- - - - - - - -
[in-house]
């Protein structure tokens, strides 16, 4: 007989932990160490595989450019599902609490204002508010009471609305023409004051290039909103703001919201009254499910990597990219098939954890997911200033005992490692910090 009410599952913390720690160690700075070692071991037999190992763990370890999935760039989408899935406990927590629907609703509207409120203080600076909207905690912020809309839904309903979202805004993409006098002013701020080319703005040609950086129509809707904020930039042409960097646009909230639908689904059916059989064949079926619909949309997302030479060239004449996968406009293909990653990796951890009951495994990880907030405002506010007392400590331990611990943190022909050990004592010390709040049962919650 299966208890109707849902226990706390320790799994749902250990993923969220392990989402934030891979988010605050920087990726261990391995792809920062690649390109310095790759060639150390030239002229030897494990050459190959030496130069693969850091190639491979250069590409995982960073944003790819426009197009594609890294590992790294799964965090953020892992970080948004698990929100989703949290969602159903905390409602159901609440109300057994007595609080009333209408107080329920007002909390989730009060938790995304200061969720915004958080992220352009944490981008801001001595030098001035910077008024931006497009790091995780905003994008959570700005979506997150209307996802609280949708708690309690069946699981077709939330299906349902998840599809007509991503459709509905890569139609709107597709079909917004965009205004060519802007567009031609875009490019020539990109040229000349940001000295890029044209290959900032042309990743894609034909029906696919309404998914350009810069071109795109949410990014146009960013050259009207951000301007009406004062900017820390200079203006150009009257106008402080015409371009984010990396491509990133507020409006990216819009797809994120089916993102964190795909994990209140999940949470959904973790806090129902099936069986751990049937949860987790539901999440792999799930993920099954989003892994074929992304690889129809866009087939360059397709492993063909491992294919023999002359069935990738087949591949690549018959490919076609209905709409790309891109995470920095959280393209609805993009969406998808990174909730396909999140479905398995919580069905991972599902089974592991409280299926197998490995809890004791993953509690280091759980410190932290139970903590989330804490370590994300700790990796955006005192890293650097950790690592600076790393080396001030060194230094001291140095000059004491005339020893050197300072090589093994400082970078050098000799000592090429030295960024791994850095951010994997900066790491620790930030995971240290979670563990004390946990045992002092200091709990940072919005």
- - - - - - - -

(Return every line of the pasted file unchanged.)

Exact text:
[in-house]
């Protein structure tokens, strides 16, 4: 007989932990160490595989450019599902609490204002508010009471609305023409004051290039909103703001919201009254499910990597990219098939954890997911200033005992490692910090 009410599952913390720690160690700075070692071991037999190992763990370890999935760039989408899935406990927590629907609703509207409120203080600076909207905690912020809309839904309903979202805004993409006098002013701020080319703005040609950086129509809707904020930039042409960097646009909230639908689904059916059989064949079926619909949309997302030479060239004449996968406009293909990653990796951890009951495994990880907030405002506010007392400590331990611990943190022909050990004592010390709040049962919650 299966208890109707849902226990706390320790799994749902250990993923969220392990989402934030891979988010605050920087990726261990391995792809920062690649390109310095790759060639150390030239002229030897494990050459190959030496130069693969850091190639491979250069590409995982960073944003790819426009197009594609890294590992790294799964965090953020892992970080948004698990929100989703949290969602159903905390409602159901609440109300057994007595609080009333209408107080329920007002909390989730009060938790995304200061969720915004958080992220352009944490981008801001001595030098001035910077008024931006497009790091995780905003994008959570700005979506997150209307996802609280949708708690309690069946699981077709939330299906349902998840599809007509991503459709509905890569139609709107597709079909917004965009205004060519802007567009031609875009490019020539990109040229000349940001000295890029044209290959900032042309990743894609034909029906696919309404998914350009810069071109795109949410990014146009960013050259009207951000301007009406004062900017820390200079203006150009009257106008402080015409371009984010990396491509990133507020409006990216819009797809994120089916993102964190795909994990209140999940949470959904973790806090129902099936069986751990049937949860987790539901999440792999799930993920099954989003892994074929992304690889129809866009087939360059397709492993063909491992294919023999002359069935990738087949591949690549018959490919076609209905709409790309891109995470920095959280393209609805993009969406998808990174909730396909999140479905398995919580069905991972599902089974592991409280299926197998490995809890004791993953509690280091759980410190932290139970903590989330804490370590994300700790990796955006005192890293650097950790690592600076790393080396001030060194230094001291140095000059004491005339020893050197300072090589093994400082970078050098000799000592090429030295960024791994850095951010994997900066790491620790930030995971240290979670563990004390946990045992002092200091709990940072919005």